Stemming is the process of producing morphological variants of a root/base word. Stemming programs are commonly referred to as stemming algorithms or stemmers. A stemming algorithm reduces the words “chocolates”, “chocolatey”, “choco” to the root word, “chocolate” and “retrieval”, “retrieved”, “retrieves” reduce to the stem “retrieve”.
Some more example of stemming for root word "like" include: ->"likes" ->"liked" ->"likely" ->"liking"
Errors in Stemming:
There are mainly two errors in stemming –
Over-stemming occurs when two words are stemmed to same root that are of different stems. Over-stemming can also be regarded as false-positives.
Under-stemming occurs when two words are stemmed to same root that are not of different stems. Under-stemming can be interpreted as false-negatives.
Applications of stemming :
- Stemming is used in information retrieval systems like search engines.
- It is used to determine domain vocabularies in domain analysis.
Fun Fact : Google search adopted word stemming in 2003. Previously a search for “fish” would not have returned “fishing” or “fishes”.
Some Stemming algorithms are:
- Porter’s Stemmer algorithm
It is one of the most popular stemming methods proposed in 1980. It is based on the idea that the suffixes in the English language are made up of a combination of smaller and simpler suffixes.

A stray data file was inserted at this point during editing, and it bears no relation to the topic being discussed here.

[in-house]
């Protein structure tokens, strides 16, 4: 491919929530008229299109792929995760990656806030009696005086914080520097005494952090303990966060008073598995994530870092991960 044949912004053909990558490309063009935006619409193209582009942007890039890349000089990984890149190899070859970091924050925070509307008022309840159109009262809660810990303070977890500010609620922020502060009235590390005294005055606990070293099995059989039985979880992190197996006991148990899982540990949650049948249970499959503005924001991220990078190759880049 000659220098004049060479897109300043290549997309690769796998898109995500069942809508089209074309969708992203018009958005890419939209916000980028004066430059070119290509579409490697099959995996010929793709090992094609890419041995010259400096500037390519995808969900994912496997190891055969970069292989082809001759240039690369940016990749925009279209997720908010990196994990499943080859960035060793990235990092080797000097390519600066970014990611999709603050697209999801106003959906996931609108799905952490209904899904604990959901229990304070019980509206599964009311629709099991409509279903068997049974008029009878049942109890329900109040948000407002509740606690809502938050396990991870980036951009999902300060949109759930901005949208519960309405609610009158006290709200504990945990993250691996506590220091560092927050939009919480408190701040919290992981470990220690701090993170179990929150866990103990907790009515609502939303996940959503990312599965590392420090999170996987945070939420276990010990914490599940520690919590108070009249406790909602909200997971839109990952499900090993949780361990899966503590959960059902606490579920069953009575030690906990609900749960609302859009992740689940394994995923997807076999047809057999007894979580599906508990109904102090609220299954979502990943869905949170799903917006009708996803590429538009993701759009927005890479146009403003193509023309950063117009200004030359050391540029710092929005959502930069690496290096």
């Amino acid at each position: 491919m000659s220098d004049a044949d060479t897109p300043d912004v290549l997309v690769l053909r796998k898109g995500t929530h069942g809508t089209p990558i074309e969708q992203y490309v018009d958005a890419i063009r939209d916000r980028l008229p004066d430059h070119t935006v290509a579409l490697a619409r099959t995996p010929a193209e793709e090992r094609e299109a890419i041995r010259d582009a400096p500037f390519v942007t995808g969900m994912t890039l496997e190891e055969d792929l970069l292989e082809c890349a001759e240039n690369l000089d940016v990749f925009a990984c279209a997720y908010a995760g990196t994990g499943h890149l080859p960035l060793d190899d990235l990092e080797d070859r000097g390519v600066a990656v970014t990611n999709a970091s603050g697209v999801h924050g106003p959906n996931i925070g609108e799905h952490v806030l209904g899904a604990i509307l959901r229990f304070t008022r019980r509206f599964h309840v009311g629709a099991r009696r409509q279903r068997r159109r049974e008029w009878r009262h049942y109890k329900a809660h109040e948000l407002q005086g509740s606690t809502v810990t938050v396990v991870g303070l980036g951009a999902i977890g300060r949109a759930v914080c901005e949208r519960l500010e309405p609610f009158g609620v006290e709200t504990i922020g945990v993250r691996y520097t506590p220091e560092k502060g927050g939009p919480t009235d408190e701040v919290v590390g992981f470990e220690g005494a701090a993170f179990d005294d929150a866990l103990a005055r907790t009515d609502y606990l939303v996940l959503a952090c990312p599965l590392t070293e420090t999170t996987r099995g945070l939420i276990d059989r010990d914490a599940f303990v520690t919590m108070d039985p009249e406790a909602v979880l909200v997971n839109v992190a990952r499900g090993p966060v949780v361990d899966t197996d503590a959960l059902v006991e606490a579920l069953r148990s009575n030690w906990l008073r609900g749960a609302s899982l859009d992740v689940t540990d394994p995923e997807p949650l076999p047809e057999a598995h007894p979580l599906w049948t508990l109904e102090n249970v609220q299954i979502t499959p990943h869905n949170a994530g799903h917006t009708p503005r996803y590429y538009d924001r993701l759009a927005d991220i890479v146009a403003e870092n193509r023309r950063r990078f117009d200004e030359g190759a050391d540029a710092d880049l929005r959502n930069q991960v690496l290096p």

Example: EED -> EE means “if the word has at least one vowel and consonant plus EED ending, change the ending to EE” as ‘agreed’ becomes ‘agree’.
Advantage: It produces the best output as compared to other stemmers and it has less error rate. Limitation: Morphological variants produced are not always real words.
It is proposed by Lovins in 1968, that removes the longest suffix from a word then word is recoded to convert this stem into valid words.
Example: sitting -> sitt -> sit
Advantage: It is fast and handles irregular plurals like 'teeth' and 'tooth' etc. Limitation: It is time consuming and frequently fails to form words from stem.
It is extension of Lovins stemmer in which suffixes are stored in the reversed order indexed by their length and last letter.
Advantage: It is fast in execution and covers more suffices. Limitation: It is very complex to implement.
It was proposed in 1993 by Robert Krovetz. Following are the steps:
1) Convert the plural form of a word to its singular form.
2) Convert the past tense of a word to its present tense and remove the suffix ‘ing’.
Example: ‘children’ -> ‘child’
Advantage: It is light in nature and can be used as pre-stemmer for other stemmers. Limitation: It is inefficient in case of large documents.
- ‘children’ -> ‘child’
- ‘understood’ -> ‘understand’
- ‘whom’ -> ‘who’
- ‘best’ -> ‘good’
Advantage: It works well in case of large documents and stems produced are valid. Limitation: It is language dependent and mainly implemented on english and over stemming may occur.
An n-gram is a set of n consecutive characters extracted from a word in which similar words will have a high proportion of n-grams in common.
Example: ‘INTRODUCTIONS’ for n=2 becomes : *I, IN, NT, TR, RO, OD, DU, UC, CT, TI, IO, ON, NS, S*
Advantage: It is based on string comparisons and it is language dependent. Limitation: It requires space to create and index the n-grams and it is not time efficient.
Reference: A Comparative Study of Stemming Algorithms
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